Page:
Traveling From The USA to Cuba With Your Dog

Now that travel to Cuba from the United States has been officially made possible, Havana has become quite the destination for American tourists. This comes with good reason as well, while Cuba is practically a next-door neighbor for the United States it has been blocked off from travel for American citizens for decades now.

Havana as a destination has a lot to offer for tourists. Between culture and cuisine alone there is much to be desired, not to mention the fact that it is somewhat of a time capsule of a different era in history. What about dog owners that want to bring their four-legged companions along with them. Is this something that is permitted?

Luckily for all the Havana-hungry dog lovers out there, it’s actually fairly relaxed when it comes to traveling with pets in and out of Cuba, at least at the time of writing. You’ll have to make sure that your pet is properly vaccinated, which is to be expected, but beyond that, the regulations are fairly light. That’s good news for dog owners anxious to get over and see the country. Of course, you’ll want to do the required research to make sure you’re completely prepared, but it’s not nearly as much of an ordeal as bringing your pet to a more stringent country like Japan.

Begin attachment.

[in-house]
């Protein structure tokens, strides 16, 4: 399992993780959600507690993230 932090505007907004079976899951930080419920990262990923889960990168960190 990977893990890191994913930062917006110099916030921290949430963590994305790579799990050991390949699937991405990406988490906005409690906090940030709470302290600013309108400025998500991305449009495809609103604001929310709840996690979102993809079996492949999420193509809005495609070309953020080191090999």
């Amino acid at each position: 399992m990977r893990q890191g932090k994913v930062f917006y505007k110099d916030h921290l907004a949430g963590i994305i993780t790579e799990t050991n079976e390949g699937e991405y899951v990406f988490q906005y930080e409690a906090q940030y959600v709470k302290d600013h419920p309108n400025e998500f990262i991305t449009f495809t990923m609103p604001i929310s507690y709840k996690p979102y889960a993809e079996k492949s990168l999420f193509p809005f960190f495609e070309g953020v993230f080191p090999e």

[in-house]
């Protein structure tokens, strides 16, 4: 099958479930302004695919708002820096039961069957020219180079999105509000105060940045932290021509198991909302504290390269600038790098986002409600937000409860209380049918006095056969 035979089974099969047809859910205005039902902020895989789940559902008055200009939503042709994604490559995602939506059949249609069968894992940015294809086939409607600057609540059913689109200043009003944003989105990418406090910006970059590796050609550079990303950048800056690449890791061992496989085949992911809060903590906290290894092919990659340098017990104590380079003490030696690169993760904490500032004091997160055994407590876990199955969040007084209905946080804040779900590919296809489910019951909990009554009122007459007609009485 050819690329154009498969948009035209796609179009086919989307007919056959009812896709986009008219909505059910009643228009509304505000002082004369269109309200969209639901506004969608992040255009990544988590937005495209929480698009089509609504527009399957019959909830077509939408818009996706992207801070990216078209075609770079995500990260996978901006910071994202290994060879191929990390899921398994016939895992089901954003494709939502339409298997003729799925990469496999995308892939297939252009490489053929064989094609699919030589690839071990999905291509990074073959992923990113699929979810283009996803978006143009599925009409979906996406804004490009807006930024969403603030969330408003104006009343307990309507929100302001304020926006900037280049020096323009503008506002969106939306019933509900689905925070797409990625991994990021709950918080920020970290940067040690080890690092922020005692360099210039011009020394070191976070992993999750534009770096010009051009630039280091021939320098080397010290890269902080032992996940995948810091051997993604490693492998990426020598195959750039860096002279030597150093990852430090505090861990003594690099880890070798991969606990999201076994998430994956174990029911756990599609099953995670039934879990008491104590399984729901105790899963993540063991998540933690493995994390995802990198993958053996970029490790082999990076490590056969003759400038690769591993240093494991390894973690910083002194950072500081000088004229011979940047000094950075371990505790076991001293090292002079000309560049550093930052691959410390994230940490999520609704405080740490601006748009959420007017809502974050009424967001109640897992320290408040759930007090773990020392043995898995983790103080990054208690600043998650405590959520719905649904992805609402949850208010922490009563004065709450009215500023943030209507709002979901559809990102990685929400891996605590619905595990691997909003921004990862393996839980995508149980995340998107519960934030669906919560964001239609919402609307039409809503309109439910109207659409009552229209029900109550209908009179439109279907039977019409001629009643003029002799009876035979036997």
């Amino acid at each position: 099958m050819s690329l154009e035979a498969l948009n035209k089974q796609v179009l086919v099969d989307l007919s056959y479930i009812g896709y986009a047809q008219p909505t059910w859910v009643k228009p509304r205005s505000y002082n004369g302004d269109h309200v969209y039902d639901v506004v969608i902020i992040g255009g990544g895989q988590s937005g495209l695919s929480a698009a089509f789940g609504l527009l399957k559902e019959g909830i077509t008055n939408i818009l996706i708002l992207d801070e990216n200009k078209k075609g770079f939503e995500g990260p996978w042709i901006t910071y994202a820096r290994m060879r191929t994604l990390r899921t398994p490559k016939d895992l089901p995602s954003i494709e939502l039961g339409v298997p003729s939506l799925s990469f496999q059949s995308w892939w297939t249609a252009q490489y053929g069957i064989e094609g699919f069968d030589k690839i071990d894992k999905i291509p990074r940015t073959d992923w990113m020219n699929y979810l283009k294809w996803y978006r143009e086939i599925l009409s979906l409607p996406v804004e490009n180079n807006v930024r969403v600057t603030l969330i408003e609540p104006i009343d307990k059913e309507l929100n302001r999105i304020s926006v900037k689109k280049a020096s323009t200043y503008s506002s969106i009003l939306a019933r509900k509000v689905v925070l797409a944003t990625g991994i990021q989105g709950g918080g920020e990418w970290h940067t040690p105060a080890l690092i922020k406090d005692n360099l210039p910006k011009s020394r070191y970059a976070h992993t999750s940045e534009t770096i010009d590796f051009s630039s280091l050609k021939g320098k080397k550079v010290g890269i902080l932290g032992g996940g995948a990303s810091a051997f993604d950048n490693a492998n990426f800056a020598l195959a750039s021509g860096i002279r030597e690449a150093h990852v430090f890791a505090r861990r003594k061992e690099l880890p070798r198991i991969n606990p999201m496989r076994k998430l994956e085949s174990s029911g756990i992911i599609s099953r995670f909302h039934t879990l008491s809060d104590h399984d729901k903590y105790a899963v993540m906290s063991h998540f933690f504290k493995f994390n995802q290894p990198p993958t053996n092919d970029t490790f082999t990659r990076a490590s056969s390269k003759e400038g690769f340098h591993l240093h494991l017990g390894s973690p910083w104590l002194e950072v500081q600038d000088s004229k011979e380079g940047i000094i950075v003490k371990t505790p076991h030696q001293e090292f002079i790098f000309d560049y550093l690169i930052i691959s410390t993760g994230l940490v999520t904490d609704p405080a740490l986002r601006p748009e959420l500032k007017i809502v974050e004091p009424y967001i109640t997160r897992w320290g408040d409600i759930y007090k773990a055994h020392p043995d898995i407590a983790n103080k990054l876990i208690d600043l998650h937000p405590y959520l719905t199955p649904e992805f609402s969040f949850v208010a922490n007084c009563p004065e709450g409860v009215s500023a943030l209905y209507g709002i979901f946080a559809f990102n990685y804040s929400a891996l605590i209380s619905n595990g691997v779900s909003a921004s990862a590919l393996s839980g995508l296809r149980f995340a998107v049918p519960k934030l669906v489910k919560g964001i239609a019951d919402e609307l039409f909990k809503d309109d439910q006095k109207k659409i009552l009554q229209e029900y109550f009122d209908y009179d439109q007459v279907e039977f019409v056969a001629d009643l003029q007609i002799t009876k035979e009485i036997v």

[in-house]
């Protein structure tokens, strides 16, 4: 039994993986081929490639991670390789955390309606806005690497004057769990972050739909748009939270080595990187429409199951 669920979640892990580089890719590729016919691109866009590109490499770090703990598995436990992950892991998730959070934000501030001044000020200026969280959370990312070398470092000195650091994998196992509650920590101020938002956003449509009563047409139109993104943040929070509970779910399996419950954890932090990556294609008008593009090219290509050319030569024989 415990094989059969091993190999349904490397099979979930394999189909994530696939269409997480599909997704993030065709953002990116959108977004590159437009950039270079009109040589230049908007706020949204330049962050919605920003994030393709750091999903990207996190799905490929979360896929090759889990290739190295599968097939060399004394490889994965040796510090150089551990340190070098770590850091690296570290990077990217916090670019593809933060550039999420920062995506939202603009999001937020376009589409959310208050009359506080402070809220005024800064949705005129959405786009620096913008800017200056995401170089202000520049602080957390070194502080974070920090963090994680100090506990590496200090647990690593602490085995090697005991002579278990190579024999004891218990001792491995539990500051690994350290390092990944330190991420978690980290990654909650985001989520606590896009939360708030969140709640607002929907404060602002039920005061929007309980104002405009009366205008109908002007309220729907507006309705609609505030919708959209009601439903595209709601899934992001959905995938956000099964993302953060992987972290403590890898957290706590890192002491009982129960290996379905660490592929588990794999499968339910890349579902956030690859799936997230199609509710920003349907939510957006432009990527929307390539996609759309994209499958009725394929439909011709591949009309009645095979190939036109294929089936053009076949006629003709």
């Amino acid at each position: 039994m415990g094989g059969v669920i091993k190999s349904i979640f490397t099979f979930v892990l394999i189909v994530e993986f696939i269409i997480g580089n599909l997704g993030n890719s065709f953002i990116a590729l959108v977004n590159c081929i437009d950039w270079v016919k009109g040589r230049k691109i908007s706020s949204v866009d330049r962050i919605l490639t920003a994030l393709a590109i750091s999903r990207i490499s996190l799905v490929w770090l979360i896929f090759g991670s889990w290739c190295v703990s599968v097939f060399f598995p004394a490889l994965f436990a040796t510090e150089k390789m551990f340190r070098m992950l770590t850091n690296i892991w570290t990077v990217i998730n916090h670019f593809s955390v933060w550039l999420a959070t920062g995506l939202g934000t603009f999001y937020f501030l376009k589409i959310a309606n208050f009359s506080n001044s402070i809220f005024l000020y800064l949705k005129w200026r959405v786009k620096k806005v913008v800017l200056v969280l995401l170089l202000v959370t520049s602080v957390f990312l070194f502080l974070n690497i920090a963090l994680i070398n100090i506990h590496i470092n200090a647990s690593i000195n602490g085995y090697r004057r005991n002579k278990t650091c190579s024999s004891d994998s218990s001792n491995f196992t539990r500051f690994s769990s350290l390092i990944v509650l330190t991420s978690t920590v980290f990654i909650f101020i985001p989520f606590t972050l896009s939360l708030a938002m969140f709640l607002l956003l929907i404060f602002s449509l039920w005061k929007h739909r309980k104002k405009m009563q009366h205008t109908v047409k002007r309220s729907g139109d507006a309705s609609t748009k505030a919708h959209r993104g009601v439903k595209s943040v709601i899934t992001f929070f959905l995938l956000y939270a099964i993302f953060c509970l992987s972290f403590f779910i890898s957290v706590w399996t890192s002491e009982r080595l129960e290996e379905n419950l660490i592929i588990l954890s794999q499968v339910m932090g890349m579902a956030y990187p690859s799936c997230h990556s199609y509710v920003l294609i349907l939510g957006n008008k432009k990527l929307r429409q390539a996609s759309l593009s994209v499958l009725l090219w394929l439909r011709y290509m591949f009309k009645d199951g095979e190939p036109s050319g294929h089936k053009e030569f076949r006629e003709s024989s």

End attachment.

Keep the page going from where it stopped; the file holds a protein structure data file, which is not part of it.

With that in mind, what are some of the things you might want to look into if you’re considering traveling to Cuba with your favorite pooch? First of all, you’re going to need to plan out how you’re actually going to get your dog there. If your dog is more than lap-sized, you’re likely going to have to coordinate with your airline to have your dog make the trip. You’ll probably need a suitable crate for travel as well, and it’s best to go with something high quality so that there are no issues when you land on the other side. Keep in mind that you’ll also have to tote the crate around with you or find a place to store it once you get there.

If your dog is more on the petit side of the spectrum then you can likely get away with a soft-sided travel crate that goes underneath your seat. If you go this route, you’d be well advised to travel with a bark collar to keep your puppy quiet over the long trip – your cabin mates will be very happy you did.

Once you get on the ground in Cuba though is where you’ll really want to start paying attention. Cubans are known for loving their dogs, and what you’ll quickly see is that there are a ton of dogs on the street. What you’ll probably also notice is that many of them are not on leashes like you’d expect in the United States, so you’ll want to give your dog some extra special attention to make sure they are out of harm’s way. Be careful when walking on the streets, and carry your dog in your arms if at all possible.

With any luck, your dog is already well-trained for the situation and they are likely to get along well with the others, but you never know. It’s always better to be safe than to be sorry, especially when you are on vacation. At any rate, just make sure to do your research so you are well-prepared and you’ll probably be OK. It’s a fairly easy trip to make with your dog, and with the great weather and places to spend time with your pet outdoors you’ll be happy you made it work.